March 13, 2017 Candiland (Movie Review)
Six-time festival award-winning Candiland, the first Motorcycle Boy Productions feature, certainly has the focus of a film written and directed by the same individual. That individual would be Rusty Nixon (Down The Line, Residue), who has built a character-centric Psychological Horror film in the vein of a small-time Indie film from the late ’90s.
Attaining broad release on VOD and DVD via Viva Pictures on February 7, 2017, Candiland stars James Clayton (Down The Line 2013, Foodland 2010), Chelah Horsdal (When We Rise TV series, The Man In The High Castle TV series) and the inimitable Gary Busey (Lethal Weapon 1987, Point Break 1991) creating a film that works to varying degrees of effectiveness throughout.
The premise of Candiland is simple; a couple who cannot get along in the world build a retreat for themselves away from it, working harder and harder to retreat inside of themselves as the forces of the outside world (most specifically, the male end of this equation’s father) try to force themselves in. It is spelled out fairly simply early on when one character remarks, “…there are no clocks in Candiland.” What unrolls is somewhat predictable in a macro sense, as it turns into an odd exploration of psychological excesses and absurdities, but there is certainly some surprises along the way in terms of how these things are expressed.
The appeal of Candiland is obvious, and that simple concept helps to define the movie. Unfortunately, it is also that simplicity that often acts as the films ultimate undoing. The risk of doing a very “small” film like this, with very few locations and characters, is that it naturally turns the focus up to a hundred on what is there. An epic can get away with more when the audience’s attention is stretched thin across a thousand moving pieces; a film like this has to be consistently firing on all pistons, or its issues become much more foregrounded and visible.
The issues here are Candiland’s blunt force stylistic flourishes actually serve to neuter the power of the film on a moment-by-basis moment. It actually manages to iron out a lot of this in the last third of the film, when it becomes much more comfortable operating in the minor key and the degradation of the characters is relatively absolute, but before that, the film frequently feels far too obvious. The visual indicators is too on the nose, the characters can be too broad, and the worst offender is usually the overly expository dialogue.
It can grate to hear characters do things like solemnly comment to nobody but themselves, “I’m half empty without you. Marine’s don’t cry.” One might argue that for a film that drives quickly into a dramatic tailspin thematically, this might actually work. Although, the obviousness of it all detracts from the reality of what the audience is seeing, actually making it seem more plastic and artificial than what would be effective.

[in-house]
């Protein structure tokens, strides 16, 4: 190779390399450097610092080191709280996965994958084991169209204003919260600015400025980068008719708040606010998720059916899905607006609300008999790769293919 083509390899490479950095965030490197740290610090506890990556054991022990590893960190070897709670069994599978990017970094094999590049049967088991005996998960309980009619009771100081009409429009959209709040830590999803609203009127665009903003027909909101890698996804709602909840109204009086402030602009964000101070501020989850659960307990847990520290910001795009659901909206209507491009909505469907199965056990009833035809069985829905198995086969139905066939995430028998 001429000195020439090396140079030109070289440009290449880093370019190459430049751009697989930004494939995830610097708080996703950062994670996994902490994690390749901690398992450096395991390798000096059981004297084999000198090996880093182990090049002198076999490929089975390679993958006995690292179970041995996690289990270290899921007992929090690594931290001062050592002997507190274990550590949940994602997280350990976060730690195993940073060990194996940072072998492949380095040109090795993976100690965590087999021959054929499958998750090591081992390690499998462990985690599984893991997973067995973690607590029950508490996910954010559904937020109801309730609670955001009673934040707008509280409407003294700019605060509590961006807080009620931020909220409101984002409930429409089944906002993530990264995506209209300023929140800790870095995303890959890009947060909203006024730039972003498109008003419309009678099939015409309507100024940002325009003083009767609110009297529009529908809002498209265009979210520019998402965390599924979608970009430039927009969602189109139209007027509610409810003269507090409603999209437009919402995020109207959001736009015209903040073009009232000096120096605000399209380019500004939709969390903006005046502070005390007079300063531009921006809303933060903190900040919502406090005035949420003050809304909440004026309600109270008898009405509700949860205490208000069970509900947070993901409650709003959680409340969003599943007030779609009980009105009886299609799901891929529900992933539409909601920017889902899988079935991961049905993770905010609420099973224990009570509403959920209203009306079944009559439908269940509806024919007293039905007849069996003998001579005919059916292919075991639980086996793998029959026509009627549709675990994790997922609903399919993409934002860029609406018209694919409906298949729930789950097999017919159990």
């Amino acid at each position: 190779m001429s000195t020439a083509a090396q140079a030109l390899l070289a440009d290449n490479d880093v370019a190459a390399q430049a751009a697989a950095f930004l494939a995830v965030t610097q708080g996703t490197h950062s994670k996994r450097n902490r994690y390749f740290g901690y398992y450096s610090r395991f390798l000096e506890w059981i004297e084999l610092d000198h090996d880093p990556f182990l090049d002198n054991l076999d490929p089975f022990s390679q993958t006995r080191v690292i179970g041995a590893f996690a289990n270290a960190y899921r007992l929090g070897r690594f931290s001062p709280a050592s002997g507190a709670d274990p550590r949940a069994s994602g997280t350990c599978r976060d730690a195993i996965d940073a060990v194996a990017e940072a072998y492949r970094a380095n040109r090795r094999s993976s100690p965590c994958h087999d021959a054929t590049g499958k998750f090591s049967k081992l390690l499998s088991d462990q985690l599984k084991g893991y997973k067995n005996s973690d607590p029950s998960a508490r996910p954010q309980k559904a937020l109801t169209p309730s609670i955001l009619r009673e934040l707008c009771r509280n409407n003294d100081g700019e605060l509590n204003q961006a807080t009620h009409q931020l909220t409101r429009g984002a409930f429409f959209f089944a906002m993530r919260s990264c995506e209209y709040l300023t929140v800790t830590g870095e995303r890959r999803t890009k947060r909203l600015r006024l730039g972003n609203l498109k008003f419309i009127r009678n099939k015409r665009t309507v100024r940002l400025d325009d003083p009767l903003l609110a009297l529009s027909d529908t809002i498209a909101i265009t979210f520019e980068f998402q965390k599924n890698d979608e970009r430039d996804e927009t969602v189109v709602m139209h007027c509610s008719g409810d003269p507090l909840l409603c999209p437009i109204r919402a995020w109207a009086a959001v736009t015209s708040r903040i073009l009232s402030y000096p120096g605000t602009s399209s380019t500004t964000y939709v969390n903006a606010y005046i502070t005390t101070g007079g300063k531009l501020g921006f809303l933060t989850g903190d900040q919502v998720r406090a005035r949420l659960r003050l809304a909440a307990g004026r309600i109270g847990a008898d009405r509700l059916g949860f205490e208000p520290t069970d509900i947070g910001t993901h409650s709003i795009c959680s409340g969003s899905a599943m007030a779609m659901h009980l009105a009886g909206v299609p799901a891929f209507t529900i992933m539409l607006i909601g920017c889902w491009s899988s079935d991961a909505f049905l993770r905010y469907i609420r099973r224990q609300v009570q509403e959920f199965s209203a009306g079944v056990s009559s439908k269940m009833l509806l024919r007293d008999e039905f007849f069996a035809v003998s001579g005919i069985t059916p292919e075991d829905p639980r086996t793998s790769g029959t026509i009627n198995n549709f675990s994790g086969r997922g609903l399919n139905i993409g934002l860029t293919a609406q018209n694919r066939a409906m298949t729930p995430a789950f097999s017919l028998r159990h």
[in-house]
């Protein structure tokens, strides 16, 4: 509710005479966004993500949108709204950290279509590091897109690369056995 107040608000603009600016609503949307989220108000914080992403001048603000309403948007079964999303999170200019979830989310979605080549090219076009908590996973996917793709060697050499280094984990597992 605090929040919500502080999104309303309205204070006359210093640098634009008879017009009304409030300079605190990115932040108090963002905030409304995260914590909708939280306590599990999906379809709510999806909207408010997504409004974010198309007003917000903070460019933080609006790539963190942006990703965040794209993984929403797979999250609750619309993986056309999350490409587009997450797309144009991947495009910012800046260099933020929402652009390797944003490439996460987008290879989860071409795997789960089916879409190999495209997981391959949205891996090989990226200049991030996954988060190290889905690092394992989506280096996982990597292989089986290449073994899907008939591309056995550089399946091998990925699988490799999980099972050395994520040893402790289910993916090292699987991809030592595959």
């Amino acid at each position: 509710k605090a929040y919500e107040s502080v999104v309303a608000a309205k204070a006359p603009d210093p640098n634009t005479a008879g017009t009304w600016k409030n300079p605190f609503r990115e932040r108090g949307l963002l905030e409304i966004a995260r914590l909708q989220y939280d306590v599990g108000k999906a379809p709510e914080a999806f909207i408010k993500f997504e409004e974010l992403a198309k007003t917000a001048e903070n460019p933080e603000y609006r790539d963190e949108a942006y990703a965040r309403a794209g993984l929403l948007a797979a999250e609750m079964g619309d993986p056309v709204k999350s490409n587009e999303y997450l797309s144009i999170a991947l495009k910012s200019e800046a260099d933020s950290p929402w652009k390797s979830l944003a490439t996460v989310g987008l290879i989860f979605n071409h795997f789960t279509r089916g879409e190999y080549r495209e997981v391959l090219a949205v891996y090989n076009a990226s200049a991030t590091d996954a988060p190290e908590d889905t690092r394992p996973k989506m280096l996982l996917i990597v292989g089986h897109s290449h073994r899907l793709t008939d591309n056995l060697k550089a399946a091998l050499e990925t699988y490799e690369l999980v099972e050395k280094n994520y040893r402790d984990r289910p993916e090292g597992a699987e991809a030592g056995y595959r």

Another argument might also be that a film featuring the talents of Gary Busey could only benefit from wallowing in the broad and the crazy, but strangely, Busey is actually often one of the only actors in the film playing the script straight, and it is no coincidence that his character becomes the most magnetic in the film. Ironically, Busey feels more natural playing a bug-eyed-but-generally-human father than the other actors feel trying to pass for detached and broken people.
As previously stated, a lot of this gets ironed out by the last two thirds of the film, and the performances of Candiland actually begin to shine around there. James Clayton and Chelah Horsdal, like a lot of the film’s tertiary characters, initially come across acting like quirky people one might see in movies. This is rather than legitimately being different people who happen to be in a movie, but they become more convincing with time. This is aided greatly by their physical transformations, and particular praise is to be had for some of the make-up work here. By the end of it all, there is a legitimate emotional punch to the proceedings, and the actors are no small part of that at all.
It is just a shame that it often feels like the audience has to wade through a lot of misfires to get there. There is a lot of interesting content to Candiland. Often, it’s skewed reality comes off exactly as intended – it is just weighed down by the many moments where the strings are too apparent, and the audience consequently unable to get as invested in proceedings as the film would like. For this, CrypticRock gives Candiland 3 out of 5 stars.